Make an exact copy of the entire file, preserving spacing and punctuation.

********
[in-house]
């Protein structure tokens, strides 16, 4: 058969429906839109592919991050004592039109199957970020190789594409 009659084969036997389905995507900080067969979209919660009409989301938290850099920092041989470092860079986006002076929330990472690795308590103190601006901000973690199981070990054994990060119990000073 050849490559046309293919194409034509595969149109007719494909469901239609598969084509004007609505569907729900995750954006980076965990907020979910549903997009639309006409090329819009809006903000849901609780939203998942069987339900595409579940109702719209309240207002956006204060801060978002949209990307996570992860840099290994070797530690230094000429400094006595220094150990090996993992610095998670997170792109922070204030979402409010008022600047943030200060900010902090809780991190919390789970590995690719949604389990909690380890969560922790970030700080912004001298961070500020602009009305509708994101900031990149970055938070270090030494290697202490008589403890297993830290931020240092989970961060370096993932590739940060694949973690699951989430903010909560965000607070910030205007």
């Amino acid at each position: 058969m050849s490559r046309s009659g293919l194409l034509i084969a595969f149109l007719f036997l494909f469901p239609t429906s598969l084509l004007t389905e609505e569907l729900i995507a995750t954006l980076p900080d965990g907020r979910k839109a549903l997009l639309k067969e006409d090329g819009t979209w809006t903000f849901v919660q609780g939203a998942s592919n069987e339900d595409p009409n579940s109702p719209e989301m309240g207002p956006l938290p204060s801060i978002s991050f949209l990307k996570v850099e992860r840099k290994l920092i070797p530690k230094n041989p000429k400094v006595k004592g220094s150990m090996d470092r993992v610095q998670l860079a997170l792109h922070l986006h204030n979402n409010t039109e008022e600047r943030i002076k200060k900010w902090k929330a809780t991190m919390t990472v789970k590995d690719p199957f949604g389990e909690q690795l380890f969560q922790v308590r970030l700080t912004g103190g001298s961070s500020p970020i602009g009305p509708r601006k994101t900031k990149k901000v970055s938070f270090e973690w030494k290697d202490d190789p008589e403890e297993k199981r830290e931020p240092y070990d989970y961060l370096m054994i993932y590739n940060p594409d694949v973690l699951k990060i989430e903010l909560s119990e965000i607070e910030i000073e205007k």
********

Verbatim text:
[in-house]
């Protein structure tokens, strides 16, 4: 058969429906839109592919991050004592039109199957970020190789594409 009659084969036997389905995507900080067969979209919660009409989301938290850099920092041989470092860079986006002076929330990472690795308590103190601006901000973690199981070990054994990060119990000073 050849490559046309293919194409034509595969149109007719494909469901239609598969084509004007609505569907729900995750954006980076965990907020979910549903997009639309006409090329819009809006903000849901609780939203998942069987339900595409579940109702719209309240207002956006204060801060978002949209990307996570992860840099290994070797530690230094000429400094006595220094150990090996993992610095998670997170792109922070204030979402409010008022600047943030200060900010902090809780991190919390789970590995690719949604389990909690380890969560922790970030700080912004001298961070500020602009009305509708994101900031990149970055938070270090030494290697202490008589403890297993830290931020240092989970961060370096993932590739940060694949973690699951989430903010909560965000607070910030205007």
């Amino acid at each position: 058969m050849s490559r046309s009659g293919l194409l034509i084969a595969f149109l007719f036997l494909f469901p239609t429906s598969l084509l004007t389905e609505e569907l729900i995507a995750t954006l980076p900080d965990g907020r979910k839109a549903l997009l639309k067969e006409d090329g819009t979209w809006t903000f849901v919660q609780g939203a998942s592919n069987e339900d595409p009409n579940s109702p719209e989301m309240g207002p956006l938290p204060s801060i978002s991050f949209l990307k996570v850099e992860r840099k290994l920092i070797p530690k230094n041989p000429k400094v006595k004592g220094s150990m090996d470092r993992v610095q998670l860079a997170l792109h922070l986006h204030n979402n409010t039109e008022e600047r943030i002076k200060k900010w902090k929330a809780t991190m919390t990472v789970k590995d690719p199957f949604g389990e909690q690795l380890f969560q922790v308590r970030l700080t912004g103190g001298s961070s500020p970020i602009g009305p509708r601006k994101t900031k990149k901000v970055s938070f270090e973690w030494k290697d202490d190789p008589e403890e297993k199981r830290e931020p240092y070990d989970y961060l370096m054994i993932y590739n940060p594409d694949v973690l699951k990060i989430e903010l909560s119990e965000i607070e910030i000073e205007k």